It was all set up to be a big year for Douglas javelin thrower Mackenzii Phillips.
Coming off state championships as a freshman and sophomore, and a Junior Olympic national title in the summer of 2019, Phillips was ready to break 150 feet, go after another national title and compete at a meet in Australia in July.
Then 2020 happened. Her bid to become a four-time state champion was thwarted. Goals for her junior season were put on hold. And the money she raised for the Australia trip was lost.
The ensuing colossal letdown sent her into a tailspin.
“I'm a very happy person, and I became depressed and anxious,” said Phillips, who also plays volleyball and basketball. “I started to even not eat that well because I wasn't thinking that I needed to without sports that day. I definitely went into an extreme slump where I noticed the bad things that were happening to me, but I couldn't do anything to get out of it.”
Phillips said the funk didn't begin to lift until her school opened to a modified schedule in the fall. Still, due to construction at the campus, she hasn't been able to access her usual training facilities.
“The only place that's open in our small town is our local park, and because everyone is always wanting to stay active, it's hard to get an open area where you can really work out,” she said.
The 5-foot-9 Phillips did her best to train during the spring and even participated in an online competition through Athletic.net in late May. She said she threw 145-0, beating her previous best of 139-8, but the mark was rejected because video of the throw failed to meet specifications. She came back the next day and hit 138-9.
“I gave my all that one day, but my 145 did not count whatsoever,” she said.
The experience soured her on virtual competition.
“It just didn't work out,” Phillips said. “You could tell there was a lot of cheating involved, even though they tried their hardest to steer clear from all of it. I didn't feel like I was actually doing what I loved, and it started to ruin the sport for me. So I began to just basically work out by myself and stopped doing the online track meets.”
For someone who thrives on competition, the layoff has been beyond frustrating.
“I like to joke, if she was throwing 145 and some girl went out and threw 150, she would be throwing 151,” Douglas coach Barrett Smith said. “She is a competitor. She's a pretty phenomenal athlete, and just competitive as all get-out.”
Through it all, though, there has been a silver lining for Phillips. She has maintained contact with Princeton University in New Jersey and is hopeful for a future of throwing the javelin at the Ivy League school. She said she talks with Princeton coach Michelle Eisenreich on a monthly basis.
“They contacted me my junior year, but they noticed me from my sophomore year,” said Phillips, a 4.0 student. “That's one of the luckiest things that's ever happened to me. I feel so bad for all the other kids that haven't been able to use their junior and senior year to catch a college's eye. This pandemic has really ruined a lot of opportunities.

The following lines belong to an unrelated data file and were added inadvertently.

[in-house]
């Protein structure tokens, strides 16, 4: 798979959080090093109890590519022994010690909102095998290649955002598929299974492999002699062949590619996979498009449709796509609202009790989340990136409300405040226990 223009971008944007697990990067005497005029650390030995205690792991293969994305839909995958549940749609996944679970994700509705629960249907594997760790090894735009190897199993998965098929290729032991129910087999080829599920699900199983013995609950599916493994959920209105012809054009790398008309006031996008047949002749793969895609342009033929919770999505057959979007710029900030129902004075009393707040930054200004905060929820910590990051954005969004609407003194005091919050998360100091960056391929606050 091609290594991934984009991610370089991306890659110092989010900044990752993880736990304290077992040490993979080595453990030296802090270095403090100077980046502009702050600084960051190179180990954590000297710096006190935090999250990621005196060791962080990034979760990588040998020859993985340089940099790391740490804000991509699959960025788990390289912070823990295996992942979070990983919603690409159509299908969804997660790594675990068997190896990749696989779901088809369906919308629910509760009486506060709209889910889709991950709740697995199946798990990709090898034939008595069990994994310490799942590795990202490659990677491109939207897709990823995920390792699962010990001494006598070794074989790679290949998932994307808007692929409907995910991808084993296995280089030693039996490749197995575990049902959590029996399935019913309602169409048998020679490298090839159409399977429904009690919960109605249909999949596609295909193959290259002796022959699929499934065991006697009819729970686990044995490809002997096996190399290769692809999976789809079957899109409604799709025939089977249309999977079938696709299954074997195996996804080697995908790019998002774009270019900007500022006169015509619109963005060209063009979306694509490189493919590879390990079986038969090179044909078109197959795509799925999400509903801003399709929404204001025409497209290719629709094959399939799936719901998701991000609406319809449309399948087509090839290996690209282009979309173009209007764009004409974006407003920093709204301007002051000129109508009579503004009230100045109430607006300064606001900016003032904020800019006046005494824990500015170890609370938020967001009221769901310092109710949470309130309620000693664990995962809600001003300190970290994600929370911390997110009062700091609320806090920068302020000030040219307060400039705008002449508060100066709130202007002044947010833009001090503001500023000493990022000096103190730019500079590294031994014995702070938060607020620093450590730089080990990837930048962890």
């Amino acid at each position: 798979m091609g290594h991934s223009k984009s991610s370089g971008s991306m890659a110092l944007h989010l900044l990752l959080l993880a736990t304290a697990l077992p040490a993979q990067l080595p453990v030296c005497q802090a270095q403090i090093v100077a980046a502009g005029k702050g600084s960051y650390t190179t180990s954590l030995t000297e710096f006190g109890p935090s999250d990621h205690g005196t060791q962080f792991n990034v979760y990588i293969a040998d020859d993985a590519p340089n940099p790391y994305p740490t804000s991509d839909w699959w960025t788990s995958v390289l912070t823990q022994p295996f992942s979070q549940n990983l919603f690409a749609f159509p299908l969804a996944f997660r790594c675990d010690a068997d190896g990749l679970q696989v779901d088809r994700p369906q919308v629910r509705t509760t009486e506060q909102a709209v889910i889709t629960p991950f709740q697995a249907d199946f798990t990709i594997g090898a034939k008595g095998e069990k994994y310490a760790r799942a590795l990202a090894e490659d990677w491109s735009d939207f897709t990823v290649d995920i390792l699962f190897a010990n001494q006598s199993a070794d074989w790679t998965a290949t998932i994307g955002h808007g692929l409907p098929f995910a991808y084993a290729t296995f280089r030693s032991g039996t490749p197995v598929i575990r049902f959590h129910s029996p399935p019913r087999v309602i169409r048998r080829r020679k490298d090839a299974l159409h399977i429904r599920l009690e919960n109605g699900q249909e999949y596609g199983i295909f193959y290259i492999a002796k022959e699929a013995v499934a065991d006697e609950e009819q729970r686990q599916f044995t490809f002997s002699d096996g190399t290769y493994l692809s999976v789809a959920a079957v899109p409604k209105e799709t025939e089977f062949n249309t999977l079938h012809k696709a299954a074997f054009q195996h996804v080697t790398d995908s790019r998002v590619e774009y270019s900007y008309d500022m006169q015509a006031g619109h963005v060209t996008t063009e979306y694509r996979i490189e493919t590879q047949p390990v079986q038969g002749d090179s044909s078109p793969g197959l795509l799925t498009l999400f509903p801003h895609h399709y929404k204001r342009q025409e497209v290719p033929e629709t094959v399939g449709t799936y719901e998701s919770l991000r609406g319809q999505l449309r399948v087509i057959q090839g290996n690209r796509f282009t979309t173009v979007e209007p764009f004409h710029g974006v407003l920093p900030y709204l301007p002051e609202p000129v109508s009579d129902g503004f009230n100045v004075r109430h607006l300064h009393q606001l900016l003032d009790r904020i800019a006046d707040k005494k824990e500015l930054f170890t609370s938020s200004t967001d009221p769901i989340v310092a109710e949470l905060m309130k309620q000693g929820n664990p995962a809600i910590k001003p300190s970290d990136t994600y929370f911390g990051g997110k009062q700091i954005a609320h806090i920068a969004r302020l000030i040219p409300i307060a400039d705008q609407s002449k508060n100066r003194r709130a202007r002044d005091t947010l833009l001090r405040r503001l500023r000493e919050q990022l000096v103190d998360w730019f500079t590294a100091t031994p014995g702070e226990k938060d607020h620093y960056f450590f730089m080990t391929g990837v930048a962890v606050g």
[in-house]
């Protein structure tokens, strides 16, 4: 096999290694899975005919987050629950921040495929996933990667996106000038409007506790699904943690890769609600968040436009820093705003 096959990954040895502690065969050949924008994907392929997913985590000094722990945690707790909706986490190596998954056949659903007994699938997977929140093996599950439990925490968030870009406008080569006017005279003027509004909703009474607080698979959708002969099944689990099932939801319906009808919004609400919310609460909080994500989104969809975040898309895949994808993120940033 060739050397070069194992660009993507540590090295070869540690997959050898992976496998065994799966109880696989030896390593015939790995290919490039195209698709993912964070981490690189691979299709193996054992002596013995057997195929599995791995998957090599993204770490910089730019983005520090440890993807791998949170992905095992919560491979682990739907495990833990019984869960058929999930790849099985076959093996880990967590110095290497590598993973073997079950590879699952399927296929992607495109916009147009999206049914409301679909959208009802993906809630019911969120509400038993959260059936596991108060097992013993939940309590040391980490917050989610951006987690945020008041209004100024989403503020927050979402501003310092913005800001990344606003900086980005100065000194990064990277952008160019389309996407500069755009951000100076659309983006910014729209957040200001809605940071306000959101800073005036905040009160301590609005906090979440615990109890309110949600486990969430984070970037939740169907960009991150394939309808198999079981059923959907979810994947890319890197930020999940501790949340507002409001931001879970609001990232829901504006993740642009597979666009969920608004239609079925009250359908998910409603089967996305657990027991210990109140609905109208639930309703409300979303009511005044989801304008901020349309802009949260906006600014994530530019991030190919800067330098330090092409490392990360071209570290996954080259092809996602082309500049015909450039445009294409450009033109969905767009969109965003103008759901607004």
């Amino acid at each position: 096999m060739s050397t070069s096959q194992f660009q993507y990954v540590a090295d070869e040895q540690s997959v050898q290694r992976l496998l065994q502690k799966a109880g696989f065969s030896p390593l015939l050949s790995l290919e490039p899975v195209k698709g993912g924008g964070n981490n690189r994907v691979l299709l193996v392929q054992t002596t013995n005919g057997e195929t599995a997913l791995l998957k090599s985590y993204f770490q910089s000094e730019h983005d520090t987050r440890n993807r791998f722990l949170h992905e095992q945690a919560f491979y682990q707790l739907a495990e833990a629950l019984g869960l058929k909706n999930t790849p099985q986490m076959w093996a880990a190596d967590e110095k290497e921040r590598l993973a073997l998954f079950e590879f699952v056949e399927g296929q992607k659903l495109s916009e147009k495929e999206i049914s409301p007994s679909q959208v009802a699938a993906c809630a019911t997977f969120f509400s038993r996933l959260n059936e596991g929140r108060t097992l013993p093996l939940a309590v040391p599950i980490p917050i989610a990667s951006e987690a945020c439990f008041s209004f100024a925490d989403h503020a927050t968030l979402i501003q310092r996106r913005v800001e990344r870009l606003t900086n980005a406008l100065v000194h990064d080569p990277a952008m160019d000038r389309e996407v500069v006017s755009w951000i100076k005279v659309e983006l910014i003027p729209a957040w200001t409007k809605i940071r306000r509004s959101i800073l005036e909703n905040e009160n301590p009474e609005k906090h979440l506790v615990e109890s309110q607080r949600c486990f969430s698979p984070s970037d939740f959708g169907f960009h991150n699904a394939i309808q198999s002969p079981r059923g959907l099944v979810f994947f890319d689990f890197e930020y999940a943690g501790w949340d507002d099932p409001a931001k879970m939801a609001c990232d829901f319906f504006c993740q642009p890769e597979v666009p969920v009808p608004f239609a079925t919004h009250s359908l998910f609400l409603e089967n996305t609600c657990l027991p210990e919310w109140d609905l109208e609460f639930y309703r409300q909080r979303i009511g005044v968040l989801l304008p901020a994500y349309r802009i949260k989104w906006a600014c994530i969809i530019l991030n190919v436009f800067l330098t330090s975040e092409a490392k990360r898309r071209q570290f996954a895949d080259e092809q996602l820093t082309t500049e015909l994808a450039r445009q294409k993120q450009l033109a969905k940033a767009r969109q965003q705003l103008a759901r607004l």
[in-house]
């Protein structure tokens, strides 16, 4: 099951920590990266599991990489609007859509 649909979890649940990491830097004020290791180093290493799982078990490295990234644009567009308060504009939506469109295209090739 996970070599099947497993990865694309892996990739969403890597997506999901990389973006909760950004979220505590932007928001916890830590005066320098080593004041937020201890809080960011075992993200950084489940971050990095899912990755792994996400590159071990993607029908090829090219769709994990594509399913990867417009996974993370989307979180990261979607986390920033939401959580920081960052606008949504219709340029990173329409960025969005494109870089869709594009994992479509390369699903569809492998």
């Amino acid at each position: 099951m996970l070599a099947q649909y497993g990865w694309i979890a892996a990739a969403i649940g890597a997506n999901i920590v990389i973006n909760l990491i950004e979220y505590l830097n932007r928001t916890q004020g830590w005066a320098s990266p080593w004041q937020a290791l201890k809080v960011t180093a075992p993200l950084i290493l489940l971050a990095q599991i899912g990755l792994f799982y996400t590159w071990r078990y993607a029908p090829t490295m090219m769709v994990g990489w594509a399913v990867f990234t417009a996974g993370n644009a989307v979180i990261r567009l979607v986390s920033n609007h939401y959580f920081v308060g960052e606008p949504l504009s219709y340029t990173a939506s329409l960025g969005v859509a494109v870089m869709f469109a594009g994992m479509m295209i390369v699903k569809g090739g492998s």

“For me, to even catch a community college's eye would be amazing, but the fact that I caught Princeton – one of the colleges that wants me really bad – is even crazier to think about.”
Phillips' primary focus was the hurdles before she started competing in the javelin as an eighth-grader, when she won a middle-school state championship and placed seventh in a national meet.
She won the 4A title as a freshman, throwing 135-6 ¾ at the state meet, and added a 3A title as a sophomore, when she threw 139-8 at an invitational.
“She picked it up really fast,” Smith said. “She does all the work. It's a matter of a kid with a hunger and a drive. She wants to throw that thing.”
Phillips – who also placed fourth at state in the triple jump in 2019 – did not improve as much as hoped in the javelin as a sophomore but believed she was ready to sail past 150 as a junior.
“For sure,” she said. “Without actually staying fully in shape, because of my depressive stage, I went out and threw my absolute hardest and got that PR. That was with me becoming so engulfed in all this darkness and sadness. If that never happened, I'd be way up there.”
Phillips was excited to compete internationally after being invited to a meet on Australia's Gold Coast, but it was canceled due to COVID-19. The money that she took months to raise was not refunded by event organizers.
“I didn't get my plane ticket back or absolutely anything,” she said.
As for getting a chance to compete in her three sports as a senior, Phillips said she is expecting the worst, but hoping for the best. The abbreviated track season, scheduled to begin April 12, is sandwiched between volleyball and basketball.
“My absolute goal this year is to get 150, and if I could, I'm shooting for 160,” she said. “I know I have it in me. If I would even be able to throw 120 this year, I would be so thankful just to be able to pick up a sport that I absolutely adore, and could not live without.”